In a statement announcing the partnership, the FAW said it sees “Welsh history, culture and language as a key part of its identity.” And said the aim of the partnership “is to raise awareness of Wales’ history whilst encouraging fans to visit Cadw sites as part of an active lifestyle”.
The partnership will see the FAW have a visible presence at Cadw sites across Wales this summer and will also play a key role in the squad announcement for the tournament on Sunday evening.
The FAW confirmed yesterday that 6,500 spectators will be allowed into the Cardiff City Stadium for the final Euro 2020 warm-up game against Albania next Saturday.
The capacity for the match, one of the Welsh Government’s test events for the for the safe return of fans, was originally set at 4,000.
The game will be the first at home in front of supporters since Wales beat Hungary in November 2019 to qualify for the European Championship finals.
They kick off the campaign on 12 June with a game against Switzerland being played at the Baku Stadium in Azerbaijan.
Owners of controversial quarry seek six-year extension to operating period
Anthony Lewis, local democracy reporter
The operators of a quarry near Pontypridd want to extend the time they can use it despite previous plans to expand the site being rejected.
Hanson UK has applied for permission from Rhondda Cynon Taf Council to extend their operations by six years until the end of 2028 to allow the remaining reserves of stone to be extracted.
Current conditions require work on the site to stop by the end of 2022 and Hanson is looking to change the date but none of the other conditions which regulate hours of working, noise and air quality which would remain in place.
The application also proposes changes to the time limits associated with restoration, with a request to delay the submission of a restoration scheme until no later than December 31, 2028 and the implementation of the scheme within two years of the date of its approval or by December 31, 2030, whichever is the sooner.
Plans to expand the quarry on Berw Road were met with wide-scale public opposition and were turned down by the council’s planning committee last year.
This would have involved a western extension to existing quarry and included the phased extraction of an additional 10 million tonnes of pennant sandstone, the construction of screens, an extension of quarrying until 2050 and an overall restoration scheme.
But planners opted to refuse it despite planning officers recommending approval because of the effect on air quality and therefore people’s health.
They also mentioned that the proposals don’t provide a buffer zone and will adversely affect residents and local school children and staff adding that there will be possible damage to roads caused by the movement of heavy lorries.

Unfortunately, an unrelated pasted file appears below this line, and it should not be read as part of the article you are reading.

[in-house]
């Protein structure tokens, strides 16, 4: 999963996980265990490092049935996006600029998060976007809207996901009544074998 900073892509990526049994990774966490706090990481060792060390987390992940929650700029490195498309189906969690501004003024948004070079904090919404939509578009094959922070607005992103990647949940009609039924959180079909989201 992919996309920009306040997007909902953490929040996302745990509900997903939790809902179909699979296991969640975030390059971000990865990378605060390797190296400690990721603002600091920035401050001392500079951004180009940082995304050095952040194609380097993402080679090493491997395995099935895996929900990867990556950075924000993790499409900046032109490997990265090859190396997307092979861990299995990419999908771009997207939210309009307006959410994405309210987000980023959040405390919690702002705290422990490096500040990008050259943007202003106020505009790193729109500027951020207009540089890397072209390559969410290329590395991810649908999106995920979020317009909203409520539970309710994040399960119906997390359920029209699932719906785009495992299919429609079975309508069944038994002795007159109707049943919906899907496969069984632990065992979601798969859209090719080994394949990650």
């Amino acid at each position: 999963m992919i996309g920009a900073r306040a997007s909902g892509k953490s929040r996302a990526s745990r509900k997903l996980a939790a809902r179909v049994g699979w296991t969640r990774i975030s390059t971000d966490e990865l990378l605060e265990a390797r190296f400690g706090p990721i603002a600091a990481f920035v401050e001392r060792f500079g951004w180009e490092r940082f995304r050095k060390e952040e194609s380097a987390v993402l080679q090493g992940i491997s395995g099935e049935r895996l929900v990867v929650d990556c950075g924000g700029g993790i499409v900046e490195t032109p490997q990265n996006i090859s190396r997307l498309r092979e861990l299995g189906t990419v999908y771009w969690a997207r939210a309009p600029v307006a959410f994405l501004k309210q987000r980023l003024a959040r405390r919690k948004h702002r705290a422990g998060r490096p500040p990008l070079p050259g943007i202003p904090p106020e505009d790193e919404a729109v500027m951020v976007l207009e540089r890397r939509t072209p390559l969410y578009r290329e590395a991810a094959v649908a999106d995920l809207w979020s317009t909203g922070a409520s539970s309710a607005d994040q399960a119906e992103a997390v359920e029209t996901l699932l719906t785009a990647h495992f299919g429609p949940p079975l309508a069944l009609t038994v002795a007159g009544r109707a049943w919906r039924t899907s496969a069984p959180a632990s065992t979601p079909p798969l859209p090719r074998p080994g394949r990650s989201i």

But Councillor Heledd Fychan who represents Pontypridd Town on RCT Council and is member of the Senedd for South Wales Central said: “Extending the life of the quarry is not of public benefit, and I will be urging the planning committee to reject this application as it did the application to expand the site.
“The detrimental impact of the quarry on air quality, public health and infrastructure including traffic is unacceptable.
“If we are serious about tackling the climate emergency and delivering on the future generations act, then we need to take action now. Rejecting this application is the responsible thing to do for the local community.”
A spokesperson for Hanson said: “A planning application was submitted to Rhondda Cynon Taff County Borough Council (RCT) on May 17, 2021, which seeks permission to continue the operation of Craig yr Hesg Quarry without complying with the current planning conditions for the site which require the winning and working of minerals or depositing of mineral waste to cease by December 31, 2022.
“The application seeks to extend the time limit for such quarrying operations by six years to December 31, 2028 to allow the remaining reserves of stone to be extracted .
“The application also seeks to make consequential changes to the time limits associated with restoration, with a request to delay the submission of a restoration scheme until no later than December 31, 2028 and the implementation of the scheme within two years of the date of its approval or by December 31, 2030, whichever is the sooner.
“It is not proposed to seek to amend any of the other existing planning conditions, and the existing planning conditions which regulate hours of working, noise, blasting, dust and air quality, and surface water and groundwater protection would remain in place to regulate operations at the site for the additional time-scale requested, but would be updated where appropriate.
“An environmental impact assessment (EIA) has been undertaken in support of the application, and the results of the EIA are set out in an Environmental Statement (ES) which may be viewed on RCT’s planning register on the RCT web site following registration of the application.
“Copies of the full ES as well as a Non-Technical Summary (NTS) may also be purchased from the company’s agents, SLR Consulting Ltd. (Details available within NTS on the RCT planning register).”